Posted by Jacquelline Fuller, Director, Google.org

The One Thing You Need to Know When Buying Vanilla Ice Cream


We devoured pint after pint to get the scoop on vanilla ice cream — and uncovered the best-tasting brand along the way.

The One Thing You Need to Know When Buying Vanilla Ice Cream

Go to the freezer section of your local supermarket and you’re bound to find a number of brands peddling vanilla ice cream. Sounds fine, right? However, there’s a problem lurking among the labels: Brands that print phrases like “natural vanilla” on their packages may actually be pushing products that contain anything but.

RELATED: Want to make your own ice cream? Arm yourself with the best recipes and detailed video tutorials (try it for free).

In our America’s Test Kitchen TV taste test segment for supermarket vanilla ice cream, Jack Bishop explains that counterfeit vanilla is a bigger problem than one might think, and implores smart shoppers to read labels before buying a pint of the stuff.

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“Vanilla extract is the key to buying ice cream with good vanilla flavor,” says Bishop. “If it doesn’t say vanilla extract, walk on by.”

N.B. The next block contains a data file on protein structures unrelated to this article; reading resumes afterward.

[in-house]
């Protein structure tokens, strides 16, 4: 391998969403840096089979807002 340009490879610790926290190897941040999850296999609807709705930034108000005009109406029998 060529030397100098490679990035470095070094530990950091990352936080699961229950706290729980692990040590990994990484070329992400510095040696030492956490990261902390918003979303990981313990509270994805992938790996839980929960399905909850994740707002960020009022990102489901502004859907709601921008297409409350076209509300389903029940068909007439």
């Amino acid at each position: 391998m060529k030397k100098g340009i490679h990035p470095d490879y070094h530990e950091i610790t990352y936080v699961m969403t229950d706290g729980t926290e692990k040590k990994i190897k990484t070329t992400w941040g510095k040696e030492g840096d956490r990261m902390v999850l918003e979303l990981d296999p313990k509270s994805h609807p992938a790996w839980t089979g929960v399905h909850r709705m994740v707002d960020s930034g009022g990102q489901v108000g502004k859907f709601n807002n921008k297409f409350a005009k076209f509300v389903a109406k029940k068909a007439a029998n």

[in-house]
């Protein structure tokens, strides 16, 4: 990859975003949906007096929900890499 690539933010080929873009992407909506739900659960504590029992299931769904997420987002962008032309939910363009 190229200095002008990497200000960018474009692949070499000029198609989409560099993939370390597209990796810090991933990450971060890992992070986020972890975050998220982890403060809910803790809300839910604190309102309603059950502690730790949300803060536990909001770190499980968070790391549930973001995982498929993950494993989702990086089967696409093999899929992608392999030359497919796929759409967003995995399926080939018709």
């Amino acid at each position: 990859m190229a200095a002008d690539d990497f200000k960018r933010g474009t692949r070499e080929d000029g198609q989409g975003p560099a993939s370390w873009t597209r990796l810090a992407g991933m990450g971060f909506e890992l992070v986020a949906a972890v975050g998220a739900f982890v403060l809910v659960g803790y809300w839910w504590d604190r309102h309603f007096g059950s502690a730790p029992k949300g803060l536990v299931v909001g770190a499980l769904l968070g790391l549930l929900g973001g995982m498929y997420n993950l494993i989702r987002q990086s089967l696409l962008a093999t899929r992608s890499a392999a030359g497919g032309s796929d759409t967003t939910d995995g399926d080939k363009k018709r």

Bishop explains to co-host Christopher Kimball that shoppers might see the words “natural vanilla flavor” printed on ice cream cartons. “Sounds pretty good, right? It’s actually imitation extract made from wood pulp.”

RELATED: Not sure if a Vitamix is worth it? Read our review of blenders. Shopping for a new skillet? We have you covered.

Vanilla flavoring was all over the map in the 8 ice creams we included in our taste test, ranging from barely detectable in some to overpowering in others. We looked on the back of the cartons and noticed that each brand seemed to list vanilla in a different way—as Bishop explained—from the wordy and virtuous “fair-traded certified vanilla extract” to “natural vanilla flavor” to simply “vanilla.” Dairy expert Scott Rankin, a professor of food science at the University of Wisconsin-Madison, explained that the different wordings on the labels amount to an industry shorthand for specific kinds of natural or artificial flavorings. As he helped us break the code, we looked at our favorite (and not-so-favorite) ice creams according to the type of vanilla.